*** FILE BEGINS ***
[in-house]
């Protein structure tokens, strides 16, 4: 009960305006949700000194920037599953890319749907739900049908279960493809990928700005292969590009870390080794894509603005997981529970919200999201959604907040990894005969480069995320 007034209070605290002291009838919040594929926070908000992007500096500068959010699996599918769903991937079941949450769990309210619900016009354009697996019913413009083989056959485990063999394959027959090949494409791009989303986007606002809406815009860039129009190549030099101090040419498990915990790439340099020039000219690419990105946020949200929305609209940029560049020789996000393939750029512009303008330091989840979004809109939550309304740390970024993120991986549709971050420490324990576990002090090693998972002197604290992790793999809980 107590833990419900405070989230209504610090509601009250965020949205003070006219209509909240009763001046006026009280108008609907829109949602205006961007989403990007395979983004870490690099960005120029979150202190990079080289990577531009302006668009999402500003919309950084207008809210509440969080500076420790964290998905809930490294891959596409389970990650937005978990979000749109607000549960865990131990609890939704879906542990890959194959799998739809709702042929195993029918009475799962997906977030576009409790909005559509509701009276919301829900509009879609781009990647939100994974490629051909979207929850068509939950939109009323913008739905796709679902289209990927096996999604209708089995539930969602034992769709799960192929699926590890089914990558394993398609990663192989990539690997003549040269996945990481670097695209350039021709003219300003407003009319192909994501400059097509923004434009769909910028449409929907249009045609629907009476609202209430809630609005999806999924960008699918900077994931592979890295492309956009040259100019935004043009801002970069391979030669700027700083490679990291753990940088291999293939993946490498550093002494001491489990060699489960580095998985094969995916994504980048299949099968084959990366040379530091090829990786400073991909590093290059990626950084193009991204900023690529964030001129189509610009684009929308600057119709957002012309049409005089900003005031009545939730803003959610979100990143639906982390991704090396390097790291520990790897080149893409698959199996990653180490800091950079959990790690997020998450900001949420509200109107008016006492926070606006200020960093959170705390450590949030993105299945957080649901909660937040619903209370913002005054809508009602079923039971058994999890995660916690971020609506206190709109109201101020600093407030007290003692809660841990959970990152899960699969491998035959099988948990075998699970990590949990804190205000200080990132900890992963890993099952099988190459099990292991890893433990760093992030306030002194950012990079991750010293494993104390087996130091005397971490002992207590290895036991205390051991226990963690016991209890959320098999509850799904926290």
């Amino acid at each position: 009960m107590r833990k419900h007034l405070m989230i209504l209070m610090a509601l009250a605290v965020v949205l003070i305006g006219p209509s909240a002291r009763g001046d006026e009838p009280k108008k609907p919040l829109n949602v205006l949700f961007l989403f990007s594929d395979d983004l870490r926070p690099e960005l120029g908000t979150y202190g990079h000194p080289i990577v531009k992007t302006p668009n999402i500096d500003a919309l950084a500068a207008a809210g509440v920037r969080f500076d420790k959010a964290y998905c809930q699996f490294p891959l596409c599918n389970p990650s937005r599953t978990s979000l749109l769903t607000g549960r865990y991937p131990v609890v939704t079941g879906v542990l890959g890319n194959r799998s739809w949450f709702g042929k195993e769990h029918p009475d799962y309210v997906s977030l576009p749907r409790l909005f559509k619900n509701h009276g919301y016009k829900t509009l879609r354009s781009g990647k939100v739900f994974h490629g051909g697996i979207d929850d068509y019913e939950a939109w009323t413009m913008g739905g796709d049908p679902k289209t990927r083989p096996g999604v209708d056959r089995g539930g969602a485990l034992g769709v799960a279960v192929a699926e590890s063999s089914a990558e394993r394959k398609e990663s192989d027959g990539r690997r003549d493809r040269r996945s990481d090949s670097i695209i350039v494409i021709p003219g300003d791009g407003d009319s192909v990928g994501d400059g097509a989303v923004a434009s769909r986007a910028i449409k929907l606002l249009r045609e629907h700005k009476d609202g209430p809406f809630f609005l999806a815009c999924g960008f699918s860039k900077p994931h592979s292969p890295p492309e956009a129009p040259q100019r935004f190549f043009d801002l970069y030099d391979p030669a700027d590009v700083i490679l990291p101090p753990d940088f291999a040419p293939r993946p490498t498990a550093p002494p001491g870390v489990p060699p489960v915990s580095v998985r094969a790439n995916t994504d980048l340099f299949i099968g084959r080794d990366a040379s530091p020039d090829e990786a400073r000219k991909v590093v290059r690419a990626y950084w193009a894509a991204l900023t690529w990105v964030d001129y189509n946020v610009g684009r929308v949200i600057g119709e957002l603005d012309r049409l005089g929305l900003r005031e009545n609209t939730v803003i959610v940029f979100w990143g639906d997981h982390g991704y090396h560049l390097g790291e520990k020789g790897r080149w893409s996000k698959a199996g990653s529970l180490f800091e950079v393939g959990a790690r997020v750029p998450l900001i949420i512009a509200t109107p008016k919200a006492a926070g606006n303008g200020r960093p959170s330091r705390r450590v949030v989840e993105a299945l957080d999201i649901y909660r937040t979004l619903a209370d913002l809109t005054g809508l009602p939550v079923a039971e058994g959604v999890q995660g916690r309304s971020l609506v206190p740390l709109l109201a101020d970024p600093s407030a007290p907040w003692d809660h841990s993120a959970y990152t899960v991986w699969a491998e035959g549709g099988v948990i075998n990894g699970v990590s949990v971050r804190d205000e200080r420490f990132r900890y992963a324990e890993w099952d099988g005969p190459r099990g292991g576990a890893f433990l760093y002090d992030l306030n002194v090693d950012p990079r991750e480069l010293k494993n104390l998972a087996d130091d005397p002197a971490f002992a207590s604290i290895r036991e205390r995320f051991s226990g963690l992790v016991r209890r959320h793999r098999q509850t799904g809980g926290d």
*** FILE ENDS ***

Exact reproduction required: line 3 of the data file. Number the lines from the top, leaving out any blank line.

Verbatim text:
């Amino acid at each position: 009960m107590r833990k419900h007034l405070m989230i209504l209070m610090a509601l009250a605290v965020v949205l003070i305006g006219p209509s909240a002291r009763g001046d006026e009838p009280k108008k609907p919040l829109n949602v205006l949700f961007l989403f990007s594929d395979d983004l870490r926070p690099e960005l120029g908000t979150y202190g990079h000194p080289i990577v531009k992007t302006p668009n999402i500096d500003a919309l950084a500068a207008a809210g509440v920037r969080f500076d420790k959010a964290y998905c809930q699996f490294p891959l596409c599918n389970p990650s937005r599953t978990s979000l749109l769903t607000g549960r865990y991937p131990v609890v939704t079941g879906v542990l890959g890319n194959r799998s739809w949450f709702g042929k195993e769990h029918p009475d799962y309210v997906s977030l576009p749907r409790l909005f559509k619900n509701h009276g919301y016009k829900t509009l879609r354009s781009g990647k939100v739900f994974h490629g051909g697996i979207d929850d068509y019913e939950a939109w009323t413009m913008g739905g796709d049908p679902k289209t990927r083989p096996g999604v209708d056959r089995g539930g969602a485990l034992g769709v799960a279960v192929a699926e590890s063999s089914a990558e394993r394959k398609e990663s192989d027959g990539r690997r003549d493809r040269r996945s990481d090949s670097i695209i350039v494409i021709p003219g300003d791009g407003d009319s192909v990928g994501d400059g097509a989303v923004a434009s769909r986007a910028i449409k929907l606002l249009r045609e629907h700005k009476d609202g209430p809406f809630f609005l999806a815009c999924g960008f699918s860039k900077p994931h592979s292969p890295p492309e956009a129009p040259q100019r935004f190549f043009d801002l970069y030099d391979p030669a700027d590009v700083i490679l990291p101090p753990d940088f291999a040419p293939r993946p490498t498990a550093p002494p001491g870390v489990p060699p489960v915990s580095v998985r094969a790439n995916t994504d980048l340099f299949i099968g084959r080794d990366a040379s530091p020039d090829e990786a400073r000219k991909v590093v290059r690419a990626y950084w193009a894509a991204l900023t690529w990105v964030d001129y189509n946020v610009g684009r929308v949200i600057g119709e957002l603005d012309r049409l005089g929305l900003r005031e009545n609209t939730v803003i959610v940029f979100w990143g639906d997981h982390g991704y090396h560049l390097g790291e520990k020789g790897r080149w893409s996000k698959a199996g990653s529970l180490f800091e950079v393939g959990a790690r997020v750029p998450l900001i949420i512009a509200t109107p008016k919200a006492a926070g606006n303008g200020r960093p959170s330091r705390r450590v949030v989840e993105a299945l957080d999201i649901y909660r937040t979004l619903a209370d913002l809109t005054g809508l009602p939550v079923a039971e058994g959604v999890q995660g916690r309304s971020l609506v206190p740390l709109l109201a101020d970024p600093s407030a007290p907040w003692d809660h841990s993120a959970y990152t899960v991986w699969a491998e035959g549709g099988v948990i075998n990894g699970v990590s949990v971050r804190d205000e200080r420490f990132r900890y992963a324990e890993w099952d099988g005969p190459r099990g292991g576990a890893f433990l760093y002090d992030l306030n002194v090693d950012p990079r991750e480069l010293k494993n104390l998972a087996d130091d005397p002197a971490f002992a207590s604290i290895r036991e205390r995320f051991s226990g963690l992790v016991r209890r959320h793999r098999q509850t799904g809980g926290d």